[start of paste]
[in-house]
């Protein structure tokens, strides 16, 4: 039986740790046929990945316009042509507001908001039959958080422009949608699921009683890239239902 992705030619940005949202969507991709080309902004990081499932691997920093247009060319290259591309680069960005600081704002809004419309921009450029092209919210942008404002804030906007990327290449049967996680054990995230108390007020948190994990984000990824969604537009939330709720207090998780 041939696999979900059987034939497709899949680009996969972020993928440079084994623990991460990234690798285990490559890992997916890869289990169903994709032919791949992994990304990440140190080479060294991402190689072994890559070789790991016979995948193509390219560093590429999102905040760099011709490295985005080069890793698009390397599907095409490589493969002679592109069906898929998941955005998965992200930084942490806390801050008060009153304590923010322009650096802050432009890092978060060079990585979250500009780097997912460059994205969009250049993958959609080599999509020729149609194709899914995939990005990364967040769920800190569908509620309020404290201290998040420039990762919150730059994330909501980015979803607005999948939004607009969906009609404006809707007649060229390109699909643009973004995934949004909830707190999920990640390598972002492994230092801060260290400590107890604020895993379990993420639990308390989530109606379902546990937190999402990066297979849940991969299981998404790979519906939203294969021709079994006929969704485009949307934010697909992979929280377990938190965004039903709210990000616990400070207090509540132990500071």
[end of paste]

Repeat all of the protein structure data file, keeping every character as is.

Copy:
[in-house]
């Protein structure tokens, strides 16, 4: 039986740790046929990945316009042509507001908001039959958080422009949608699921009683890239239902 992705030619940005949202969507991709080309902004990081499932691997920093247009060319290259591309680069960005600081704002809004419309921009450029092209919210942008404002804030906007990327290449049967996680054990995230108390007020948190994990984000990824969604537009939330709720207090998780 041939696999979900059987034939497709899949680009996969972020993928440079084994623990991460990234690798285990490559890992997916890869289990169903994709032919791949992994990304990440140190080479060294991402190689072994890559070789790991016979995948193509390219560093590429999102905040760099011709490295985005080069890793698009390397599907095409490589493969002679592109069906898929998941955005998965992200930084942490806390801050008060009153304590923010322009650096802050432009890092978060060079990585979250500009780097997912460059994205969009250049993958959609080599999509020729149609194709899914995939990005990364967040769920800190569908509620309020404290201290998040420039990762919150730059994330909501980015979803607005999948939004607009969906009609404006809707007649060229390109699909643009973004995934949004909830707190999920990640390598972002492994230092801060260290400590107890604020895993379990993420639990308390989530109606379902546990937190999402990066297979849940991969299981998404790979519906939203294969021709079994006929969704485009949307934010697909992979929280377990938190965004039903709210990000616990400070207090509540132990500071």